(1) Iraq and Syria
(2) KSA
(3) Lebanon and Jordan
(4) Britain and France
(5) other Western European countries
(6) other Arab Muslim lands
(7) territory not currently Muslim, but once under Muslim rule (as, al-Andalus)

and only thereafter, and finally

(8) the United States

(There is, of course, the minor matter:  Wo ist denn Palestina/Israel einzustufen?  But that exceptional state we shall leave hors concours.)

[Update 14 September 2014]  A concurrent opinion from this morning’s Washington Post:

Some terrorism experts have questioned Obama’s decision to open a multi­year campaign against the Islamic State — also known as ISIS or ISIL — citing concern that it is being driven more by psychological factors and fear than by evidence that it can significantly harm the United States.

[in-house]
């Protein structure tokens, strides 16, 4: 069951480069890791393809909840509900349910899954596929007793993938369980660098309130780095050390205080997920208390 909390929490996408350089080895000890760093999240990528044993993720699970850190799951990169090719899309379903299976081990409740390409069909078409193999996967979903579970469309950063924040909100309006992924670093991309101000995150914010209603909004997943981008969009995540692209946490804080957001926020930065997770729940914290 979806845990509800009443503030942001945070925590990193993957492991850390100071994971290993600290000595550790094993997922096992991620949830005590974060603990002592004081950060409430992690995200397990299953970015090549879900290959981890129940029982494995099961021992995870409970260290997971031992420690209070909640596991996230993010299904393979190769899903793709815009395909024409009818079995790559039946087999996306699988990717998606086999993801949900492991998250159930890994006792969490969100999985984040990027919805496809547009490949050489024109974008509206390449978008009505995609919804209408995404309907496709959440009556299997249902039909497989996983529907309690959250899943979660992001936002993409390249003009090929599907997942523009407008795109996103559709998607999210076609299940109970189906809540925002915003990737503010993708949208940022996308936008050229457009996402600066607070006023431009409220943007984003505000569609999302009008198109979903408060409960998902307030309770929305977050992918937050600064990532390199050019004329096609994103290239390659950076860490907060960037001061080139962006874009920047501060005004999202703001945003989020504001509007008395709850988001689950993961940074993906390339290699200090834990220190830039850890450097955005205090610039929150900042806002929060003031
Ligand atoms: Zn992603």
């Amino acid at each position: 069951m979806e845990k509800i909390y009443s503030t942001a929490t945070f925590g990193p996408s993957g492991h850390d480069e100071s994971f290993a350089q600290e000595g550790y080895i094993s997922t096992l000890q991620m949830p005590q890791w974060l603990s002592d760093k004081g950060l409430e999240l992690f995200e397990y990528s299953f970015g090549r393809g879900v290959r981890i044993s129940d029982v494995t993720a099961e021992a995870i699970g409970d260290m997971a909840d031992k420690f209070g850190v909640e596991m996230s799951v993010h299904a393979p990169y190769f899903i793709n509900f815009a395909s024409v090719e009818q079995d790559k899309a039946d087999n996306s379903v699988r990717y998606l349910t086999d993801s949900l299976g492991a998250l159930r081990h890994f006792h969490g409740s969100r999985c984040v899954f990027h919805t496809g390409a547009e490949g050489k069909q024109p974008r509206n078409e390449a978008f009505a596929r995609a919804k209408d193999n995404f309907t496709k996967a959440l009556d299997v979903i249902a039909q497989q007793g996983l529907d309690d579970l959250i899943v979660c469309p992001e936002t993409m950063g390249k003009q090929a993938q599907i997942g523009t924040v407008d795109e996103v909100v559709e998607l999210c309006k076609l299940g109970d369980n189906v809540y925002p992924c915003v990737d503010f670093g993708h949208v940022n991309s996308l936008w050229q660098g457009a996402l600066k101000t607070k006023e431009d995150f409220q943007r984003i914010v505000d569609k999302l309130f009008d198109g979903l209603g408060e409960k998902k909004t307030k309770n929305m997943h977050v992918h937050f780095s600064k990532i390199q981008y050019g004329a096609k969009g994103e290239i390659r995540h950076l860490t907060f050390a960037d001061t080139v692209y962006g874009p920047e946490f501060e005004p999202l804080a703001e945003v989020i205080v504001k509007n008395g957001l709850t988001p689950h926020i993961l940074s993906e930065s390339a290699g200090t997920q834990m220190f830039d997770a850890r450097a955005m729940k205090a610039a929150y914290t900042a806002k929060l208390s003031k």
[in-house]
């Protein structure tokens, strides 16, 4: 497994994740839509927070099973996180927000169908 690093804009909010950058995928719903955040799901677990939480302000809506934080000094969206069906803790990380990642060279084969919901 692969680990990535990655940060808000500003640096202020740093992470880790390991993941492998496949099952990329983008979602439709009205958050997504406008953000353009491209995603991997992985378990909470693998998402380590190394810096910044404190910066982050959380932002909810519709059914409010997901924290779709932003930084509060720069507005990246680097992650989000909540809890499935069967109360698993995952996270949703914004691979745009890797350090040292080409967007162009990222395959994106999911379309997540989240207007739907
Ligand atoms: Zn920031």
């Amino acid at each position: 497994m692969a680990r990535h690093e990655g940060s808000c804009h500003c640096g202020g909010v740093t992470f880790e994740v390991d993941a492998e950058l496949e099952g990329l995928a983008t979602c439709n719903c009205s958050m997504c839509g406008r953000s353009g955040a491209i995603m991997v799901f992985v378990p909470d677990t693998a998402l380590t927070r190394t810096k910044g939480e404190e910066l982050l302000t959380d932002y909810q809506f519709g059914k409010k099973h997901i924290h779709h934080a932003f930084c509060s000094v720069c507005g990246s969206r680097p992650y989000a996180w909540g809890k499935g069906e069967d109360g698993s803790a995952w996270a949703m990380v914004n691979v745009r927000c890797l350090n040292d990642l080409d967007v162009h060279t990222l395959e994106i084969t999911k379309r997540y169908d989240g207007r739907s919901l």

“The American public has come to equate ad­vances in the Middle East by this one group, ISIS, with the danger of another 9/11,” said Paul Pillar, a former deputy director of the CIA’s Counter­terrorism Center.
Pillar said that the Islamic State is following a playbook that is in many ways the opposite of al-Qaeda’s and that making the group the target of a U.S.-led campaign risks turning its focus toward the United States.
“For them to seize and maintain territory is a major digression from terrorist operations in the West, rather than a facilitation of such operations,” Pillar said.